1 Thessalonians

 
THE FIRST EPISTLE OF PAUL TO THE THESSALONIANS, CALLED
FIRST THESSALONIANS
 
 
O U T L I N E
 
Historical Note. Thessalonica was an important Macedonian trade hub in the first-century Roman world. It is still a large city in Greece today. The assembly in Thessalonica had been formed after Paul visited there on his second missionary journey (see Acts 17). Paul remained in the city for “three sabbaths” (Acts 17:1). A key feature of that city was “the synagogue of the Jews”. As Paul always went “to the Jew first” (it was “according to Paul’s custom”), he went into the synagogue and “reasoned with them from the scriptures”. While some of the Jews believed, the bulk of them were stirred up with jealousy, and instigated a riot among the masses. They raided the house of Jason, but were unable to find Paul and Silas. Instead they dragged Jason and other brethren before the magistrates. Paul and Silas escaped, with the help of the new converts in Thessalonica, a short distance west to Berea. There were also Jews in Berea, but they were “more noble” than the Jews in Thessalonica, because they “received the word with all readiness of mind, daily searching the scriptures if these things were so”. While in Thessalonica only “some of them believed”, by contrast in Berea “many from among them believed” (Acts 17:12). When the Thessalonian Jews heard what was happening in Berea, they came over and caused another riot. Therefore Paul had to leave and go into the southern part of Greece; first to Athens and then to Corinth. It would seem that the epistle was written from Corinth, because Paul was there when Timothy returned with the good news that the Thessalonians were going on well (Acts 18:5).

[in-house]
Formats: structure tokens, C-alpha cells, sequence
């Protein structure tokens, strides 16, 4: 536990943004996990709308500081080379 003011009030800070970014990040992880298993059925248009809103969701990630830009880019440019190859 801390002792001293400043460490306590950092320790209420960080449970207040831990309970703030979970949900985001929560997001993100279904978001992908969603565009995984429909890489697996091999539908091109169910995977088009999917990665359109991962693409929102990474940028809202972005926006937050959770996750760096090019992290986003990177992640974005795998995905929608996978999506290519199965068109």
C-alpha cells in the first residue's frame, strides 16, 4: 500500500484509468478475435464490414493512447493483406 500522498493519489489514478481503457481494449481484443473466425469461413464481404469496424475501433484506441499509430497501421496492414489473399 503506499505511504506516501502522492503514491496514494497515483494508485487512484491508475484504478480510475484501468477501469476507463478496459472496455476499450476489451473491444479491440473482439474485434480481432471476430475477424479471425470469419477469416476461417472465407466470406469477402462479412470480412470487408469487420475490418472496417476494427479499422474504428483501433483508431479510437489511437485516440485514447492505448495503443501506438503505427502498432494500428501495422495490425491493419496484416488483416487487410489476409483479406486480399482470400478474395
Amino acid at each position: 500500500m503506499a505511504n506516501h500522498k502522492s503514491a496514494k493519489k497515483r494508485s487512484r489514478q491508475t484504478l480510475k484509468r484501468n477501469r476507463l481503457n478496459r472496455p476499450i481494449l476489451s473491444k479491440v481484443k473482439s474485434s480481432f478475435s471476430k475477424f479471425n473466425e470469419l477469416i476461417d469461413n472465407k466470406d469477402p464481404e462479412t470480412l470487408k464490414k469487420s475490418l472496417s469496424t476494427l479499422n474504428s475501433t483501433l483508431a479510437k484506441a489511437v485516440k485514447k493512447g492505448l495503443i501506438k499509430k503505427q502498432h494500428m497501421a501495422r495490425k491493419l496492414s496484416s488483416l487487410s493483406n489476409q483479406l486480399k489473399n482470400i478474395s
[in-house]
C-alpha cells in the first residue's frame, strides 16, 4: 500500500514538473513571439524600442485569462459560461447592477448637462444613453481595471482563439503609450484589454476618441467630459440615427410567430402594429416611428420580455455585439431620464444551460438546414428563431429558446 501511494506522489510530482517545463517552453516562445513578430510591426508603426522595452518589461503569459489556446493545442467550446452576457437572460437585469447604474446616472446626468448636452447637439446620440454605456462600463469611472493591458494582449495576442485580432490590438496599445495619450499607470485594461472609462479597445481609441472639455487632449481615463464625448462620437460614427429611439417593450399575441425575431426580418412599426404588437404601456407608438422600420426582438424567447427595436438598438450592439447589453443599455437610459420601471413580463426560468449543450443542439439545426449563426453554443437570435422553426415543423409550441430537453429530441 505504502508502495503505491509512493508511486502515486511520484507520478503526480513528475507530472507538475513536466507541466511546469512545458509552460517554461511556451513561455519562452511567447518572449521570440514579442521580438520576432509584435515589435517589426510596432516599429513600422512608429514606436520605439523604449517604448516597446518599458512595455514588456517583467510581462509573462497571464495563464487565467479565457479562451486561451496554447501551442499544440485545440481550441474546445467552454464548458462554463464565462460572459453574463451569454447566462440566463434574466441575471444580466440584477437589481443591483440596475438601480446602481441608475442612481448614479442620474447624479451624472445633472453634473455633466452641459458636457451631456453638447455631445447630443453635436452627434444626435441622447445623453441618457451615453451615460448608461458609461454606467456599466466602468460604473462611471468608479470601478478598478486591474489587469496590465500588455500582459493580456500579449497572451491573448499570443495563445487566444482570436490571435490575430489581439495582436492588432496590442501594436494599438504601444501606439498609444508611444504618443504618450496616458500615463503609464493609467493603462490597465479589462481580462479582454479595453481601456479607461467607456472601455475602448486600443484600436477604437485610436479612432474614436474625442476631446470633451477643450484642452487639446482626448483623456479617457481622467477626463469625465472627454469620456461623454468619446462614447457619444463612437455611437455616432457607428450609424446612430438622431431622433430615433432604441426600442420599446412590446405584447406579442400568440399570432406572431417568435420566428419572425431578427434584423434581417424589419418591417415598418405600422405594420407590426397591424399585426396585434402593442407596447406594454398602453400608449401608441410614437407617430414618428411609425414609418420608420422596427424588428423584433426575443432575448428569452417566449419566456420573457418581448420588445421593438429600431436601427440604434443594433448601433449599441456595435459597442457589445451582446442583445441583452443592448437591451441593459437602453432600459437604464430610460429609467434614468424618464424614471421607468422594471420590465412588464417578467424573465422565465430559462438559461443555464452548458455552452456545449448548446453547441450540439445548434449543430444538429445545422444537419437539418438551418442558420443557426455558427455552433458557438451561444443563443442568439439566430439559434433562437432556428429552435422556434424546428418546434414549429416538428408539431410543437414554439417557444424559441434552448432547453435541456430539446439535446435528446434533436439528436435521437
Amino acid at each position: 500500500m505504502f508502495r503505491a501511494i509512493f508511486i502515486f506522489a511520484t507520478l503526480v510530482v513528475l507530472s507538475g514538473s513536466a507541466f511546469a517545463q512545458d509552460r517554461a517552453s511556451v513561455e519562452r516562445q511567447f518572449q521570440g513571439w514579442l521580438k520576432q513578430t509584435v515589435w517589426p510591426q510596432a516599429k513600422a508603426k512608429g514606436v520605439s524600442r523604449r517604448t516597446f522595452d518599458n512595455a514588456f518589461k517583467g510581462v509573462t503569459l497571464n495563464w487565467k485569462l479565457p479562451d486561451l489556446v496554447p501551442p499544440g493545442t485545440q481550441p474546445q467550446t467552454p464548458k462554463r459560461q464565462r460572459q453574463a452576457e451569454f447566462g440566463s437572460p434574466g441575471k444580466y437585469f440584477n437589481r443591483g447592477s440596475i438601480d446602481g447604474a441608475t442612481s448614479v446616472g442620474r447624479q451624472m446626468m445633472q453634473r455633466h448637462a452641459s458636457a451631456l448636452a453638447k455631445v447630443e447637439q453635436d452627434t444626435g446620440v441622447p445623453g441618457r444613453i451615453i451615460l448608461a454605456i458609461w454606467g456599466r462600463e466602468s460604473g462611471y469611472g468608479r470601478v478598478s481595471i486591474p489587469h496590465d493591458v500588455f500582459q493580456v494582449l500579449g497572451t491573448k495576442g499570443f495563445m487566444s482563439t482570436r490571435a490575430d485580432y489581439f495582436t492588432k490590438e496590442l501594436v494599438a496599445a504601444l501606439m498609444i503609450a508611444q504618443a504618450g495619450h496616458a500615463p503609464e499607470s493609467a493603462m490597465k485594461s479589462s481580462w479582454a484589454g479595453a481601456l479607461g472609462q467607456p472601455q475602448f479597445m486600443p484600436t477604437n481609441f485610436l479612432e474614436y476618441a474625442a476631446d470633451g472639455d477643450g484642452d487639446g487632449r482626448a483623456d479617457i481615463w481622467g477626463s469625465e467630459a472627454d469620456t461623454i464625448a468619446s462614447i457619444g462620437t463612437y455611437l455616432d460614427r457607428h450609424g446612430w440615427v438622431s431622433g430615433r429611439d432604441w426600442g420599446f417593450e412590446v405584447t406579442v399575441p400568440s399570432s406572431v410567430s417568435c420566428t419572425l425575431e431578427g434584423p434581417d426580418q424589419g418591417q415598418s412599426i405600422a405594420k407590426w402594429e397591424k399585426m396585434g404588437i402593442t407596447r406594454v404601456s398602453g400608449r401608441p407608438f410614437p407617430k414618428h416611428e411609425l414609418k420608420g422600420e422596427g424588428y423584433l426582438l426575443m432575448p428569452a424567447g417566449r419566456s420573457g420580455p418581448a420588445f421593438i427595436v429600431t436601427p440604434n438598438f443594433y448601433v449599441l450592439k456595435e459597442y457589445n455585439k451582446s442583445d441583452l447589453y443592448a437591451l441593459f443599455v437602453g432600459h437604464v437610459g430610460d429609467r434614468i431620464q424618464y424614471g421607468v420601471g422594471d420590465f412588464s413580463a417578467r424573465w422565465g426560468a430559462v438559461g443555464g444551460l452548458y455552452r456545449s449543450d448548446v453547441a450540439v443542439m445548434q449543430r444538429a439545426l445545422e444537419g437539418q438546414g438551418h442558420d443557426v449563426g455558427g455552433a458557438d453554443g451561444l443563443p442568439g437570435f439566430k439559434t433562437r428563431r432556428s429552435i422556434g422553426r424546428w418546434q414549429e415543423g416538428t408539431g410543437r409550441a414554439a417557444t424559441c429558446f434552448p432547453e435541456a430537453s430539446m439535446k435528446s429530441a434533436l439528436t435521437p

Overview of the Epistle. The first epistle was written to comfort and strengthen the new converts in Thessalonica. The doctrine of the epistle doesn’t deal with the Christian position, as in Ephesians or Colossians, but rather those things that were practically necessary for the young saints to be preserved. It is of note that the hope of the Lord’s coming is emphasized in Thessalonians, because of the tremendous practical effect it has on the heart of every believer. The Lord’s coming is mentioned at the close of each chapter (1 Thess. 1:10; 2:19; 3:13; 4:14-17; 5:9)!
  • In chapter 1, we are converted to wait for the Lord’s coming.
  • In chapter 2, we look forward to being together with all the saints at the Lord’s coming.
  • In chapter 3, the hope of the Lord’s coming produces practical holiness in our lives.
  • In chapter 4, the Lord’s coming is a comfort to those who have lost their loved ones.
  • In chapter 5, we are preserved until the coming of the Lord.
They were facing great persecution in the years ahead, and yet they were very young in the faith. Paul emphasizes the need for sanctification (practical holiness) and the hope of the Lord’s coming for His saints. The epistle can be broadly divided into two sections. Chapters 1-3 have to do with Paul’s commendation of the Thessalonians, his care and conduct among them, and his desire to see them again. Chapters 4-5 take up doctrine and exhortations related to Timothy’s report.
 
Chapters 1 – 3.